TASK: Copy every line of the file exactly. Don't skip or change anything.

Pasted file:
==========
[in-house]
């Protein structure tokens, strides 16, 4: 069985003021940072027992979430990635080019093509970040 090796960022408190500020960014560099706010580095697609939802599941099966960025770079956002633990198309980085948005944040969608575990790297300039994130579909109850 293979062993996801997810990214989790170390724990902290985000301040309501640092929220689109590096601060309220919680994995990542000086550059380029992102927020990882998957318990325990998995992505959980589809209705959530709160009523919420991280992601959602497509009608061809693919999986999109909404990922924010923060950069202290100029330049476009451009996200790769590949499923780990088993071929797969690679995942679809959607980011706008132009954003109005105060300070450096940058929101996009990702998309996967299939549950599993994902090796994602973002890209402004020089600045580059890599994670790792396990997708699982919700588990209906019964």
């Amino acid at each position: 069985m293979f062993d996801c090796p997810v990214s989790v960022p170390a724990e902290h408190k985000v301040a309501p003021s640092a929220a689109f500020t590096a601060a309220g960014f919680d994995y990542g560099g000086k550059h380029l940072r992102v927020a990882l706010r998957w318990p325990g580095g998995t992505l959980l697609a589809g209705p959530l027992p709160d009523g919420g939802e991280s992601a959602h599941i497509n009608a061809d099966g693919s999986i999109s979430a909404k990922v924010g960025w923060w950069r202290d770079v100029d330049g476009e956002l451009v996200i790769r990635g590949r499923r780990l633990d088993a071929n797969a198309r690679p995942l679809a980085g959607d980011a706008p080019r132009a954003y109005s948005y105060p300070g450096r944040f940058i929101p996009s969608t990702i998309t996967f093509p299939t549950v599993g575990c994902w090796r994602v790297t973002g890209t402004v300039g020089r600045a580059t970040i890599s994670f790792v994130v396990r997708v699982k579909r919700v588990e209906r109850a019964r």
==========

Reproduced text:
[in-house]
């Protein structure tokens, strides 16, 4: 069985003021940072027992979430990635080019093509970040 090796960022408190500020960014560099706010580095697609939802599941099966960025770079956002633990198309980085948005944040969608575990790297300039994130579909109850 293979062993996801997810990214989790170390724990902290985000301040309501640092929220689109590096601060309220919680994995990542000086550059380029992102927020990882998957318990325990998995992505959980589809209705959530709160009523919420991280992601959602497509009608061809693919999986999109909404990922924010923060950069202290100029330049476009451009996200790769590949499923780990088993071929797969690679995942679809959607980011706008132009954003109005105060300070450096940058929101996009990702998309996967299939549950599993994902090796994602973002890209402004020089600045580059890599994670790792396990997708699982919700588990209906019964």
């Amino acid at each position: 069985m293979f062993d996801c090796p997810v990214s989790v960022p170390a724990e902290h408190k985000v301040a309501p003021s640092a929220a689109f500020t590096a601060a309220g960014f919680d994995y990542g560099g000086k550059h380029l940072r992102v927020a990882l706010r998957w318990p325990g580095g998995t992505l959980l697609a589809g209705p959530l027992p709160d009523g919420g939802e991280s992601a959602h599941i497509n009608a061809d099966g693919s999986i999109s979430a909404k990922v924010g960025w923060w950069r202290d770079v100029d330049g476009e956002l451009v996200i790769r990635g590949r499923r780990l633990d088993a071929n797969a198309r690679p995942l679809a980085g959607d980011a706008p080019r132009a954003y109005s948005y105060p300070g450096r944040f940058i929101p996009s969608t990702i998309t996967f093509p299939t549950v599993g575990c994902w090796r994602v790297t973002g890209t402004v300039g020089r600045a580059t970040i890599s994670f790792v994130v396990r997708v699982k579909r919700v588990e209906r109850a019964r």